I only have a DSLR, no scope at all yet. Do I still need to take flat frames, and if so, how?
If you’re shooting long exposures for deep-sky images, then yes! It definitely helps the image a lot to use flats no matter what the focal length or FOV of the imaging glass is. To the camera sensor, the focal length does not matter, and most telescopes and lenses will have at least some vignetting or imperfections that shooting flats can fix, dramatically improve the final quality of your image and remove the need for cropping.
For example, see the single exposure below, and then the final processed image, shot with a crop-frame camera and a 200mm lens at f/4. Notice the vignetting and uneven illumination even with a high-quality telephoto lens:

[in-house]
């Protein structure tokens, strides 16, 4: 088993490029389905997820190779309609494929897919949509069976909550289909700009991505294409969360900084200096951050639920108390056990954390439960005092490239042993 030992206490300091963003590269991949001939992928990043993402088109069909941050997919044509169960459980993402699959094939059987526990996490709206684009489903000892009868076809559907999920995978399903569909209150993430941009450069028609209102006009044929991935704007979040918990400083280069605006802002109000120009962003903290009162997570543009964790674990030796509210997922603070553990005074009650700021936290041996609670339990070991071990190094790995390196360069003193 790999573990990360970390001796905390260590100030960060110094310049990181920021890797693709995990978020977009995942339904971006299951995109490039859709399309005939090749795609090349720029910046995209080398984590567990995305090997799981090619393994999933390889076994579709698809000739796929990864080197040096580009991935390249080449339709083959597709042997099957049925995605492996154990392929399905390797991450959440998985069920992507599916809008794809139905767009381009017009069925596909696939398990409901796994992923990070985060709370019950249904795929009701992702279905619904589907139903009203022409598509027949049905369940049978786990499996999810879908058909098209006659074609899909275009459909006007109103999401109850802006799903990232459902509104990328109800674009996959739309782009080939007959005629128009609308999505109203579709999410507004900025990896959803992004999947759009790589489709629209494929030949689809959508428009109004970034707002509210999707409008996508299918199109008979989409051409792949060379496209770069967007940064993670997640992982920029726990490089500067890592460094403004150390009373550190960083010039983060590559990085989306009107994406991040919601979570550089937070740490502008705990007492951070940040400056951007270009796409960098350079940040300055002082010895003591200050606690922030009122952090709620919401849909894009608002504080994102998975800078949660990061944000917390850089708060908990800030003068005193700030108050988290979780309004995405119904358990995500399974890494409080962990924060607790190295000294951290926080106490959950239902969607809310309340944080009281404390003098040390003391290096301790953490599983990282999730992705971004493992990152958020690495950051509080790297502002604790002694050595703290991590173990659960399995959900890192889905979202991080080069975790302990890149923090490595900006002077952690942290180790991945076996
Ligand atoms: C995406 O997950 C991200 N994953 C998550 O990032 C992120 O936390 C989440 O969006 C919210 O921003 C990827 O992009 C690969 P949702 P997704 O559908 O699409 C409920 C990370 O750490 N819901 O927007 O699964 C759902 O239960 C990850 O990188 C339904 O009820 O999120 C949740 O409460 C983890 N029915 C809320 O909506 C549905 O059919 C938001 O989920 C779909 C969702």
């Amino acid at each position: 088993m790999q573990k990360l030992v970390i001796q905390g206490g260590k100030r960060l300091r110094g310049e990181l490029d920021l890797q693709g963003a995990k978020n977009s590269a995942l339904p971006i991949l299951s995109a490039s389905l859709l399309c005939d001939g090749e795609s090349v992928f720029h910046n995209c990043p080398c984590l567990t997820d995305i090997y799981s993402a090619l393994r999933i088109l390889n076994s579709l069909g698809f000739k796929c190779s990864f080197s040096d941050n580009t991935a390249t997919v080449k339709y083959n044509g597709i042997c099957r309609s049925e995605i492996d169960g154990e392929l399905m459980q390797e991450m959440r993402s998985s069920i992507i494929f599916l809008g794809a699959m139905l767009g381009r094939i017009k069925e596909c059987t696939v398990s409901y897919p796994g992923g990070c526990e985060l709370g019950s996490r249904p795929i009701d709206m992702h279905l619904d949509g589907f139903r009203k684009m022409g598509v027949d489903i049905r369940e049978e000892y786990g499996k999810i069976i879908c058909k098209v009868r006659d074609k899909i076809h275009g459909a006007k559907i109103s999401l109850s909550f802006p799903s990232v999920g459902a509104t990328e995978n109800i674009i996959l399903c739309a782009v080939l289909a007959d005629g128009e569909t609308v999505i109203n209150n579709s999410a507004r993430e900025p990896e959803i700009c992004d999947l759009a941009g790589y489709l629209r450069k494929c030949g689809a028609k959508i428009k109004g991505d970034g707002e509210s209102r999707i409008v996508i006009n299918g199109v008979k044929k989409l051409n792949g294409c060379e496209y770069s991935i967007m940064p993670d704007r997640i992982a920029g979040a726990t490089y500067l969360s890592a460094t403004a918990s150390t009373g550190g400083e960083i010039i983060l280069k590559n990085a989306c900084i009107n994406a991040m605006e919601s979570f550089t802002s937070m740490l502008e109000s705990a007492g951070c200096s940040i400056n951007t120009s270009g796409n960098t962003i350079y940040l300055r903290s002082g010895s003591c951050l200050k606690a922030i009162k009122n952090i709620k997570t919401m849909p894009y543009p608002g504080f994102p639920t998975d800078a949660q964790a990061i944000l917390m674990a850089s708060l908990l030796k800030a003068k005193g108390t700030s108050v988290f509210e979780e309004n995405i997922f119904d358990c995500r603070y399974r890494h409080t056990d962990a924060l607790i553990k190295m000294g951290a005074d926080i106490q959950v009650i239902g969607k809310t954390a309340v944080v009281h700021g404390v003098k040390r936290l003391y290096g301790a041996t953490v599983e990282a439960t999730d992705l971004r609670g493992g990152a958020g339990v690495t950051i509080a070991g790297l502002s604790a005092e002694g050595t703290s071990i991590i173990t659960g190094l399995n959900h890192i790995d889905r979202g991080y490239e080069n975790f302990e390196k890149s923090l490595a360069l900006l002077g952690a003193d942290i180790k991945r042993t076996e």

The larger the camera sensor, the worse the vignetting is, because it comes closer to the edges of the lens objective. So, a full-frame sensor will suffer from more vignetting that a crop-frame sensor. That being said, some telescopes are built specifically with larger areas of “flatness”, or you can use corrective elements in the imaging train to fix this as well. BUT, even when using extremely “flat” equipment, your images can benefit from shooting flats.
Co-founder of PhotographingSpace.com, co-owner of several telescopes and mounts, too many cameras, and not enough hard drives, Cory is an American expat living in South Africa with his wife, Tanja Schmitz.
An avid astrophotographer for timelapse, deep-space imaging, lunar, planetary, and star trail imagery, he is an all-around jack-of-most-trades for night-sky photography.
He is also an internationally published and commissioned astrophotographer, where his photos have been used in multiple online and print publications.
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